After Alexander mounted the throne and undertook his Eastern conquests, Aristotle re turned to Athens in his fiftieth year, to carry out a plan, no doubt long cherished, of opening a school of his own. This he established in the Lyceum, in a building called "The Walk" (7rephraroc), where lie lectured. AN'e hear from fill untrustworthy tradition that lie gave two kinds of instruction: in the morning to a nar row circle of advanced pupils (his esoteric doctrine), and in the evening, more popular lectures (exoteric teaching) to a larger body of listeners. The name Peripatetic, applied to the school and its philosophy, ca.nnot he traced earlier than n.c. 200. Of the equipment of the school, in hooks and material, we know nothing. Aristotle continued to teach for twelve years, until Alexander's death, in B.C. 323, made his po sition in Athens dangerous. He was charged with impiety, but fled to Chalcis, as lie said, to save the Athenians from a second sin against philosophy. Here he died, in B.C. 322. in his sixty-third year. Theophrastus and Eudemus were his immediate successors in the leadership of the school.
Aristotle left behind him an enormous num ber of writings. Diogenes Laertius, of uncertain date, gives us a list of 46 works. This probably represents the works bearing Aristotle's name in the Alexandrian Library. A list dating from the time of Cicero makes the total much larger. An ancient tradition says that at the death of Theophrastus, his library, including of course the works of Aristotle, was left to a certain Neleus of Scepsis. His descendants buried the books to save them from the rapacity of the Attalids, who were eager to enrich the Perga mene Library by every possible means. About B.C. the buried collection, naturally much injured by damp and worms, was discovered by Apellicon of Teos. a learned bibliophile, who brought it to Athens. When Sulla captured the City, B.C. 86, he took the books to Rome. where their value was recognized by the grammarian Tyrannion, who had a catalogue prepared by the Peripatetic Andronicus—the longer lig men tioned above—and about 46 B.C. pablished the works thus recovered. Our present recension undoubtedly goes back to this edition, although it is lucre immediately related to a recension prepared toward the end of antiquity which embraced a number of spurious writings. The later Prripatetics divided the complete works of their master into two classes: exoteric dia logues intended for the public, and acroamatic for the small circle of pupils. To these may be added as a third class certain writings not intended for publication, the hyponmematic works consisting of memoranda and collections on various topics. The exoteric dialogues were well known and much admired in antiquity, but only bare fragments have come down to us. These dialogues did not possess the dra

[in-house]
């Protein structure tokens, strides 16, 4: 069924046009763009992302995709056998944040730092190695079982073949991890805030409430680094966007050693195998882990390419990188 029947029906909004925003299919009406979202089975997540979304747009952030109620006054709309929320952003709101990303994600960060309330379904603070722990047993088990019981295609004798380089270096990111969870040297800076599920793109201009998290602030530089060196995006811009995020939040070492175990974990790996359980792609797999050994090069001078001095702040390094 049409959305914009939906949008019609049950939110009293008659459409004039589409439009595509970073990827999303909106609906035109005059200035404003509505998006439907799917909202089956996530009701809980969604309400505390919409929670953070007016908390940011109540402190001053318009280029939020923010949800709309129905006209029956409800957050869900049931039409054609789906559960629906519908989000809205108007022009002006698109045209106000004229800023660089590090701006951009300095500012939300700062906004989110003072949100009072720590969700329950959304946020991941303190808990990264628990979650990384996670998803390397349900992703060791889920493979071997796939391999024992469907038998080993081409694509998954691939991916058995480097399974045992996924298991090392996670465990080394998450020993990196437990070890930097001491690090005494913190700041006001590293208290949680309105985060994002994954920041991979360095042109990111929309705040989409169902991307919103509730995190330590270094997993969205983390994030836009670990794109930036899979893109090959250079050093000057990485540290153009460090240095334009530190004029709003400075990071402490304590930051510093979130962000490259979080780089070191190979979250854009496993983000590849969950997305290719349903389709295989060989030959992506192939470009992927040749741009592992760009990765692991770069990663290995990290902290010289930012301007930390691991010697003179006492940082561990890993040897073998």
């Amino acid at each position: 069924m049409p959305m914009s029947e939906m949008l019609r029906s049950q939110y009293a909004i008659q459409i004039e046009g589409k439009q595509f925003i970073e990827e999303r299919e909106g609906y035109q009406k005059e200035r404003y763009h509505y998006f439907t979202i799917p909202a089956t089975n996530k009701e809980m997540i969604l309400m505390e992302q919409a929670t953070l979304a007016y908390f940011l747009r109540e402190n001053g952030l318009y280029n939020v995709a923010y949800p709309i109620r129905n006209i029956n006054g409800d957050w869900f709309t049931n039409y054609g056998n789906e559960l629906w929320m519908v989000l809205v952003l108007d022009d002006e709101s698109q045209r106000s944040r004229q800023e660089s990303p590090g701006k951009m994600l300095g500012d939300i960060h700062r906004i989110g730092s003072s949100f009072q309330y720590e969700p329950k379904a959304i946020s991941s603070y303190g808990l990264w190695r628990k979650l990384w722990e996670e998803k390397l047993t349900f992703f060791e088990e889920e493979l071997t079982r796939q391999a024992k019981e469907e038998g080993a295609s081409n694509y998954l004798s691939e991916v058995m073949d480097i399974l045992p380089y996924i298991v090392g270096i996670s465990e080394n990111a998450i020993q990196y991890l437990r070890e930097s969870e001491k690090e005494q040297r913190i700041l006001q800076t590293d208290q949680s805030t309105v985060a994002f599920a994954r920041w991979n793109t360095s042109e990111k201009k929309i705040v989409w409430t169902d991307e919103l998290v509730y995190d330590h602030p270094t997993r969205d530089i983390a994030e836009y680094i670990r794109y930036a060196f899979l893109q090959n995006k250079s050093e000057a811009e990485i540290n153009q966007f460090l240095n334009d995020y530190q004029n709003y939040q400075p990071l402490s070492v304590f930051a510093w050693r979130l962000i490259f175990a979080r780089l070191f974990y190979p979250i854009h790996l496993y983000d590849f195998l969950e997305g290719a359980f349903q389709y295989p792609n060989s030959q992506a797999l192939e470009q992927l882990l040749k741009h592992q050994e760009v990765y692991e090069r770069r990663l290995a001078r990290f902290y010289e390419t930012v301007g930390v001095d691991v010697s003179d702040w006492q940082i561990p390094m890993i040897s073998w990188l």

matic character of Plato's works; in place of question and answer, they had long discourses, such as we find in the philosophical writings of Cicero, who chose Aristotle as his model. Among the titles known to 11A are On the Immortality of the Soul, On Philosophy, On the Good, On Justice, etc. Certain titles, e.g. Menexenus, Gryll-us, Nerinthus, The Sophist, etc., remind us of Plato's dialogues. Aristotle carefully prepared these for publication, and must have exhibited in them that perfection of style which caused Cicero to speak of the philosopher's language as a golden stream. The extant works show but little of this quality. These were never com pletely prepared, and in many cases probably never intended for publication by Aristotle, but were edited by Theophrastus, Eudemus, and the philosopher's son. Nicomachns. Many have the character of lecture notes, possibly those taken by pupils, and most have suffered from interpola tions. A considerable number of the works to which his name is now attached are spurious. The extant writings may be classed according to their contents under Logic, Metaphysics, Natural Science, Ethics and Politics, Rhetoric and Poetics.
The works on Logic were called by the later Peripatetics the Organon, "The Instrument," as they deal with the method of investigation. They include the Categories, on the ten classes of predicates—substance, quantity, quality, etc.; On Interpretation, dealing with the proposition and its parts; Analytic(' Priora, in two hooks on the syllogism; Analytic(' Posteriors in two books on the theory of knowledge and the scientific method; Topica in eight books, on dialectics and reasoning from probabilities; and Sophisms on the fallacies of the Sophists and their solution. Aristotle's claim that he was the first to work out a method of reasoning was correct, and formal logic has made little advance since his day; it has only added to his categorical syllo gism the hypothetical and disjunctive forms, and has supplemented his three figures by a fourth.
The Metaphysics in thirteen books bears the name given it by later students, because it fol lowed the works on physics in the ancient edi tions of Aristotle. The philosopher himself called it "First Philosophy" (rpdrrn cp/Xoa-oofa). It is in an unsatisfactory condition, consisting of one finished treatise and a number of shorter sketches hardly connected or fully worked out. It begins with a criticism of previous philosoph ical systems—the earliest history of philosophy —and then, after stating the philosophical ques tions preliminary to the examination, discusses the doctrine and the ultimate grounds of Being.